14. Consider joining a support group for significant others.
  15. Remind your SO of important appointmentsówe can be forgetful.
  16. Before a moodswing hits, ask your SO how you should react to minimise damage. Donít assume you know.
  17. Reassure your SO that he/she is a good and valuable person. We can get very down on ourselves.
  18. Sometimes having code words or keywords to describe what a mood is can be helpful, but be careful not to over use them as they can become just another trigger.
  19. If your SO is agitated or hyper try to minimise those things you know upset them or adversely affect their mood. This can be noise, lights children etc.
  20. Educate yourself about bipolar disorder, but donít go diagnosing your SOís every mood or action. Remember, you can know all about the illness in an objective manner, but you donít live it as your SO does.
  21. Help us to talk about recovery whenever you can. Encourage positive steps taken.
  22. During a mood try to help your SO identify what kind of mood it is: anxious, paranoid etc. Then talk about it to allay fears.
  23. Be patient if intimacy declines a bit during an episode; it will improve as the mood improves.
  24. Offer to go to your SO's appointments with their psychiatrist or therapist if they find that helpful.
  25. Try to learn what "triggers" your SO and minimise the times those triggers come into play.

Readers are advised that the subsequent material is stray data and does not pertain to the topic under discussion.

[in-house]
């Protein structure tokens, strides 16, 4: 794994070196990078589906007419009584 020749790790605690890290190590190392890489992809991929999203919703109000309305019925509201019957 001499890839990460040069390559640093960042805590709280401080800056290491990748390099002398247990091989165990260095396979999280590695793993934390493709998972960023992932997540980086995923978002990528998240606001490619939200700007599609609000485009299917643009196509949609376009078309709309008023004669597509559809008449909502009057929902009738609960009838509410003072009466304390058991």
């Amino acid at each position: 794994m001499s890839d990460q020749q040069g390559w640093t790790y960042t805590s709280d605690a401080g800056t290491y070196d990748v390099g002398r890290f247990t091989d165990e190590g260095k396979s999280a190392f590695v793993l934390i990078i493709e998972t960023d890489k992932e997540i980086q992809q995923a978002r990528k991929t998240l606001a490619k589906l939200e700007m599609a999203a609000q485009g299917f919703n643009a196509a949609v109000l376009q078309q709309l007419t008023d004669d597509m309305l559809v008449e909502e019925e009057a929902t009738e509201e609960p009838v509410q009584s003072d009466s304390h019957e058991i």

26. Give your SO time to straighten things out in their head before communicating them to you. Be patient with that process.
  27. Remain consistent in your responses to various moods. It confuses us if you react one way one time and another way the next.

 

What A Significant Other Shouldn't Say Or Do

  1. Donít tell your SO to snap out of a depression; they canít.
  2. Donít let your SOís depression or mania reflect on you; itís their mood, not yourís.
  3. Donít assume your SOís mood is always due to being bipolar; we can be normally angry, sad etc.
  4. Donít ask if your SO has taken their medication everytime they show any sign of moodiness. We have good and bad days that arenít bipolar-related.
  5. Donít abandon your SO.
  6. Donít present them with a list of doís and doníts.
  7. When your SO expresses angry thoughts donít take it personally. You probably arenít the target or the cause.
  8. Donít talk down to your SO. Weíre mentally ill, not stupid.
  9. Fight fair; never use your SOís illness as a weapon to score points.
  10. Donít think itís only your SO who needs therapy; be open to the fact that you too can benefit from the same.
  11. Donít assume that your SOís illness is their problem. It affects the whole family so communication is essential.
  12. Donít throw previous mistakes in your SOís face; we all make mistakes. Your SO probably feels badly enough already.
  13. Donít tell your SO they can do without their medication. You may not clearly remember how bad things can get and they may not either.
  14. Donít tell your SO what you think before having asked them what they need most from you at the time.
  15. Donít use your children against your SO; instead, help explain the illness to your children in a sympathetic manner.